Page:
San José, Costa Rica, since 1956

Country Debated New, Old Agricultural Methods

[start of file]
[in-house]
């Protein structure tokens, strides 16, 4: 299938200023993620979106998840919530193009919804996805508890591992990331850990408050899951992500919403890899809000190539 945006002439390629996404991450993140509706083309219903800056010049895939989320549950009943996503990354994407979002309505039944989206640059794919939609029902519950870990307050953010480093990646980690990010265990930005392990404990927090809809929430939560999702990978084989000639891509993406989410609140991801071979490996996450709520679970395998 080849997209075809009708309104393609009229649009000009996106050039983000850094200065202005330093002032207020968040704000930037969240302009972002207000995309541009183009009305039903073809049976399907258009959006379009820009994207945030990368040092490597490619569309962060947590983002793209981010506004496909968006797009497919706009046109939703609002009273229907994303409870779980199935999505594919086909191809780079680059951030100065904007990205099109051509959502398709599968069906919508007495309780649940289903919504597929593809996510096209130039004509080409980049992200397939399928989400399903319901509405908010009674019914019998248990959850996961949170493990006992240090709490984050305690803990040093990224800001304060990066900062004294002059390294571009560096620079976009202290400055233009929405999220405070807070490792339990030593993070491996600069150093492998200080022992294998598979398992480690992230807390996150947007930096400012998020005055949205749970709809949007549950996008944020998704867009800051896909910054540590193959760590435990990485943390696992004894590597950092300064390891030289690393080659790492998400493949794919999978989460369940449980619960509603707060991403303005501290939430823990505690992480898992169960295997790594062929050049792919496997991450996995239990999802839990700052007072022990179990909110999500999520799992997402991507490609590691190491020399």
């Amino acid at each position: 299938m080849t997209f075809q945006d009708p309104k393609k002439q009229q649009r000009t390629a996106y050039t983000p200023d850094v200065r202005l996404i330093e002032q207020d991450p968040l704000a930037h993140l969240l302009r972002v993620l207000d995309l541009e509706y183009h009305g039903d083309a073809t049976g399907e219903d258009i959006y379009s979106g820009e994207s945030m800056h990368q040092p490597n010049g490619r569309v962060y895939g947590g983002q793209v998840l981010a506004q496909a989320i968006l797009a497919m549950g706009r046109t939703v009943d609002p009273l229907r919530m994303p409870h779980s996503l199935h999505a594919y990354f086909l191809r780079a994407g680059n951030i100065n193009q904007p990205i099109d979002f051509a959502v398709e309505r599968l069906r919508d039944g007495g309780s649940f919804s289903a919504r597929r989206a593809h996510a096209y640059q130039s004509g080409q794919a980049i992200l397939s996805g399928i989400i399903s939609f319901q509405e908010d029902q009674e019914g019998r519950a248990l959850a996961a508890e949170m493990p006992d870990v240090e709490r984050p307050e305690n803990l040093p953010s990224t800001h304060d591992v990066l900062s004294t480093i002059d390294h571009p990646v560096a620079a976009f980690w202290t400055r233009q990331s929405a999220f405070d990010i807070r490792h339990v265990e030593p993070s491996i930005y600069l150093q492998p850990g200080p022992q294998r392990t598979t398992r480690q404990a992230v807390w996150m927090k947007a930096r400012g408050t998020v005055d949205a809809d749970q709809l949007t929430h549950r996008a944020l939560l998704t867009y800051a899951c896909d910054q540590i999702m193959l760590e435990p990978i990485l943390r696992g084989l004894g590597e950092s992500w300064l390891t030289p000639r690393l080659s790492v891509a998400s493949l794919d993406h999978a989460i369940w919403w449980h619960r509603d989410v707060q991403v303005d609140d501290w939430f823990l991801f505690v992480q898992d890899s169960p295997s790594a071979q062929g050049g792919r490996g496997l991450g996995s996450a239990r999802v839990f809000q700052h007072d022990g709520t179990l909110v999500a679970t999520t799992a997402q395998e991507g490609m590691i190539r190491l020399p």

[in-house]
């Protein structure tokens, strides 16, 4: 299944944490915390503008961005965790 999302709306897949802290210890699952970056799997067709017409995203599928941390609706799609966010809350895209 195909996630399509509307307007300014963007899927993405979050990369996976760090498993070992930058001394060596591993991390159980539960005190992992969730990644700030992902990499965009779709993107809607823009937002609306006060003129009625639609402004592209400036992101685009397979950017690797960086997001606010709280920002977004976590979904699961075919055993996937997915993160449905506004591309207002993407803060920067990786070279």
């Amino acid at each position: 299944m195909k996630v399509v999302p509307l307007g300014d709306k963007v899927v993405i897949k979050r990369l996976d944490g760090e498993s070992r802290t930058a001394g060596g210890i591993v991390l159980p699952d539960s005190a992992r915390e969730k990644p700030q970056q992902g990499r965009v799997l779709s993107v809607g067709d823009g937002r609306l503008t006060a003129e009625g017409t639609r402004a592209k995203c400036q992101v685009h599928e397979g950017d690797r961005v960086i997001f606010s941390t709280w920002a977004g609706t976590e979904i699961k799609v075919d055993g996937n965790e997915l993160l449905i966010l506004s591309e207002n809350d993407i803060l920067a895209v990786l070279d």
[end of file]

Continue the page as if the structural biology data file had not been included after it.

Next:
WITH environmentalists calling for a moratorium on the growth of genetically modified organisms (GMOs) in Costa Rica and raising concerns about the use of pesticides on crops, many small farmers began renewed discussion of the benefits of organic agriculture this year. First called for in April, the proposal for a GMO moratorium was formerly presented in September to the National Commission on Biosecurity, made up of government officials and civilians working to create a national framework for GMO crops in Costa Rica. GMO crops, also called transgenics, are plants that have been genetically modified by scientists to demonstrate certain characteristics, such as disease or pesticide resistance. OPPONENTS say they could contaminate surrounding, non-transgenic crops, and lead to the creation of pesticide-resistant insects and dangerous allergies among consumers. Scientists and GMO farmers maintain studies show modified crops are safe for both the environment and consumption. International visits were made this year from both camps, including a visit by then- U.S. Secretary of Agriculture Ann Veneman, who said science and technology including GMOs are the keys to feeding the world s hungry. IN September, anti-GMO groups celebrated the closure of the San José offices of GMO-giant Monsanto. The company said the closure was to increase efficiency. In October, Environment Minister Carlos Manuel Rodríguez announced his support for the GMO moratorium. During a heated debate on the subject in November, the President s son a committed environmentalist threatened to destroy the existing 600 hectares of GMO crops in Costa Rica. He later toned down his words. THE unpopularity of GMOs and chemicals has caused an increasing number of farmers in Costa Rica to turn to organic agriculture. Production of organically grown foods is 2.2% of all commercial agriculture, up from 0.18% five years ago. The Agriculture Ministry this year continued its campaign to educate small farmers on the environmental and economic benefits of organic farming. In August, ministry officials complained Costa Rican farmers are not taking advantage of much-sought-after accreditation for organic agriculture the country received from the European Union more than two years ago. Also in August, farmers from around the nation gathered to discuss ideas on how to grow and market organics and form cooperatives to make foreign export feasible for small producers.

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